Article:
7 Myths About the Terrible Twos
Viva la toddler
Conventional parenting wisdom decrees that your precious baby will turn into a demon the minute she smushes her second birthday cupcake into her adorable little face. Don’t believe the hype. That’s not sass and a bad attitude she’s exhibiting! It’s newfound independence to be celebrated and—if directed correctly—savored. Here, seven myths that are totally bogus.
Myth #1: The Tantrums Will Get Worse and Worse
Frustration abounds as babies yearn to do and say more, but their motor and language skills have yet to catch up. The good news: As your little one becomes an increasingly verbal toddler, she’s actually better able to articulate her frustrations, needs and limits--hence there will actually be less inexplicable, impossible-to-soothe screaming.
Myth #2: She’ll run you ragged
Overnight, she went from taking tentative first steps to Simone Biles-ing herself off your sofa—and it’s true you have to watch her like a hawk. But kids’ attention spans are also expanding at this age. So she’s likely able to sit by herself, play or “read” for a several-minute stretch.
Myth #3: He Can’t Share
While parallel play is indeed giving way to social interaction, playground conflict is still relatively low-intensity. The true drama start in preschool. Sigh.
Myth #4: He’s Trying to Annoy You
Even at this age, kids are empathetic and eager to please. And toddlers are fully capable of following directions if stated simply, firmly—and not in the form of a question. Try, “Please put your blocks in the bucket now” instead of, “Honey, do you want to clean up so we can go to the supermarket?”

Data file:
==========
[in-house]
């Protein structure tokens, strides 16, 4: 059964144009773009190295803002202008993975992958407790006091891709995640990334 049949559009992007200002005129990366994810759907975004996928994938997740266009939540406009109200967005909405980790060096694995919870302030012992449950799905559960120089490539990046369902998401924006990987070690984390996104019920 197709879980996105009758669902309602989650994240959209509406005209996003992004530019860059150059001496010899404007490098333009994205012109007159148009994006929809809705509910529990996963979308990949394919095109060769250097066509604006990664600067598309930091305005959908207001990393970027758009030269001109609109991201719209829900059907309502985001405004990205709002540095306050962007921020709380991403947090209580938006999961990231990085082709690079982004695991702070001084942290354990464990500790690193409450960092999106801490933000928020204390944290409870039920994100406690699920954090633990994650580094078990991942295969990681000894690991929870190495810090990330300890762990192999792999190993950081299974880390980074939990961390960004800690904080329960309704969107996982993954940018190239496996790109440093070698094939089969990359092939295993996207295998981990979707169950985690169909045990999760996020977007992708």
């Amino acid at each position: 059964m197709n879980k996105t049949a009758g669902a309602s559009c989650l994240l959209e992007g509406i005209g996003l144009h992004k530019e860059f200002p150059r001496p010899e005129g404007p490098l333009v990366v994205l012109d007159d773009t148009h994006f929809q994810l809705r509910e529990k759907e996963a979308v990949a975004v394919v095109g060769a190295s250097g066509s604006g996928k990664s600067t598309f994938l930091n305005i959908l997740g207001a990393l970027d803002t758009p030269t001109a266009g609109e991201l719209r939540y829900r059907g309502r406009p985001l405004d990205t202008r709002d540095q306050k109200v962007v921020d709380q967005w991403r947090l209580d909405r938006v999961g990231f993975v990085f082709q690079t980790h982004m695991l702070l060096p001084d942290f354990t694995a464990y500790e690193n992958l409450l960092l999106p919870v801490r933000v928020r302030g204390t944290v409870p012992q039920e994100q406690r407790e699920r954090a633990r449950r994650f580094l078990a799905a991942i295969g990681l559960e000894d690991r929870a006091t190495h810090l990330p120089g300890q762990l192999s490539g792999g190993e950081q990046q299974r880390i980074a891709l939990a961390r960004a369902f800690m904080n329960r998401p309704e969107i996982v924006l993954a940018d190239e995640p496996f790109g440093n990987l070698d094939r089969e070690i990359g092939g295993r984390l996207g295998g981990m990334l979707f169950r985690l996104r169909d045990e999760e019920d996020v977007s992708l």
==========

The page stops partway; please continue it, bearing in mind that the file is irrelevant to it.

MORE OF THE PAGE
Myth #5: No means No
Here’s a trick for limit testers: Instead of begging, bribing or threatening a consequence, give her two simple choices (both of which lead to your goal). So rather than “Please, please, put your shoes on—we’re late!” try: “Would you like to wear your sneakers or your frog boots?”
Myth #6: They Make All Your Household Chores More Difficult
Joyously, toddlers don’t see any task as mundane. So instead of letting Elmo babysit so you can get a few simple things done (which by the way, is beyond OK), get your kid involved. You’re folding laundry? Give him a small batch to “fold” as well. You’re loading the dishwasher? It’s his turn to “organize” his sippy cups.
Myth #7: Food Obsessions are Unhealthy
The baby who happily sucked down kale-quinoa smoothies now refuses toast. But before you call your pediatrician in a nutritional panic, know that it’s totally normal for toddlers to get stuck on certain foods as a means of asserting independence. The worst thing you can do is make a big deal about it (hi, negative reinforcement). Keep offering a few (two max) simple, healthy options along with her latest fave. She’ll come around.